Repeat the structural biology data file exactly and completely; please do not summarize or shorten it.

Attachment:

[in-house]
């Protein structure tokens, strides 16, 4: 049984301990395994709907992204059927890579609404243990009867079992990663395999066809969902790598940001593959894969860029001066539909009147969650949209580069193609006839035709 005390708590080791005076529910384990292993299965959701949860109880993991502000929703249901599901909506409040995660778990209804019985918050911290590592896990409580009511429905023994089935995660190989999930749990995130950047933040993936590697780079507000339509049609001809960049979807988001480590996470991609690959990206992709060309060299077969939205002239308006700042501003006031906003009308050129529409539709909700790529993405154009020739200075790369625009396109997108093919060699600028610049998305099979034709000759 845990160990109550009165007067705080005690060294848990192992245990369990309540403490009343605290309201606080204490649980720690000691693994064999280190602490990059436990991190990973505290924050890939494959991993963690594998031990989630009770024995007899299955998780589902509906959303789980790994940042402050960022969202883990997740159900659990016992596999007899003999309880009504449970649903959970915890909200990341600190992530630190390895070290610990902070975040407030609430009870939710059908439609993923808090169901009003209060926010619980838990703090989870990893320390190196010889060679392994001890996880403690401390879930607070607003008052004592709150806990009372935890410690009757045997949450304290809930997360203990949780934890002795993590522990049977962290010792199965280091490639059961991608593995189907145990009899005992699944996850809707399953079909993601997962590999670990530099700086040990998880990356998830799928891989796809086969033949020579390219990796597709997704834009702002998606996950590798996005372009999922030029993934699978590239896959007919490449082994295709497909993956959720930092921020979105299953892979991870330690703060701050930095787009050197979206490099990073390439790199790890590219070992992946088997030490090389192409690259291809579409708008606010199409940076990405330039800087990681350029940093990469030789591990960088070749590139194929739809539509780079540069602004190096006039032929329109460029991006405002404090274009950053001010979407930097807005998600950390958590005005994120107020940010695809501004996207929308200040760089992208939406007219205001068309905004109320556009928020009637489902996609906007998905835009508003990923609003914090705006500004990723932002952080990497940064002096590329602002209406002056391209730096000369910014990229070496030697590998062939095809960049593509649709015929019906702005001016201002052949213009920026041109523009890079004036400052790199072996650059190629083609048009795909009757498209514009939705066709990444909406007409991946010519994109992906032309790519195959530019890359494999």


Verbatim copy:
[in-house]
């Protein structure tokens, strides 16, 4: 049984301990395994709907992204059927890579609404243990009867079992990663395999066809969902790598940001593959894969860029001066539909009147969650949209580069193609006839035709 005390708590080791005076529910384990292993299965959701949860109880993991502000929703249901599901909506409040995660778990209804019985918050911290590592896990409580009511429905023994089935995660190989999930749990995130950047933040993936590697780079507000339509049609001809960049979807988001480590996470991609690959990206992709060309060299077969939205002239308006700042501003006031906003009308050129529409539709909700790529993405154009020739200075790369625009396109997108093919060699600028610049998305099979034709000759 845990160990109550009165007067705080005690060294848990192992245990369990309540403490009343605290309201606080204490649980720690000691693994064999280190602490990059436990991190990973505290924050890939494959991993963690594998031990989630009770024995007899299955998780589902509906959303789980790994940042402050960022969202883990997740159900659990016992596999007899003999309880009504449970649903959970915890909200990341600190992530630190390895070290610990902070975040407030609430009870939710059908439609993923808090169901009003209060926010619980838990703090989870990893320390190196010889060679392994001890996880403690401390879930607070607003008052004592709150806990009372935890410690009757045997949450304290809930997360203990949780934890002795993590522990049977962290010792199965280091490639059961991608593995189907145990009899005992699944996850809707399953079909993601997962590999670990530099700086040990998880990356998830799928891989796809086969033949020579390219990796597709997704834009702002998606996950590798996005372009999922030029993934699978590239896959007919490449082994295709497909993956959720930092921020979105299953892979991870330690703060701050930095787009050197979206490099990073390439790199790890590219070992992946088997030490090389192409690259291809579409708008606010199409940076990405330039800087990681350029940093990469030789591990960088070749590139194929739809539509780079540069602004190096006039032929329109460029991006405002404090274009950053001010979407930097807005998600950390958590005005994120107020940010695809501004996207929308200040760089992208939406007219205001068309905004109320556009928020009637489902996609906007998905835009508003990923609003914090705006500004990723932002952080990497940064002096590329602002209406002056391209730096000369910014990229070496030697590998062939095809960049593509649709015929019906702005001016201002052949213009920026041109523009890079004036400052790199072996650059190629083609048009795909009757498209514009939705066709990444909406007409991946010519994109992906032309790519195959530019890359494999």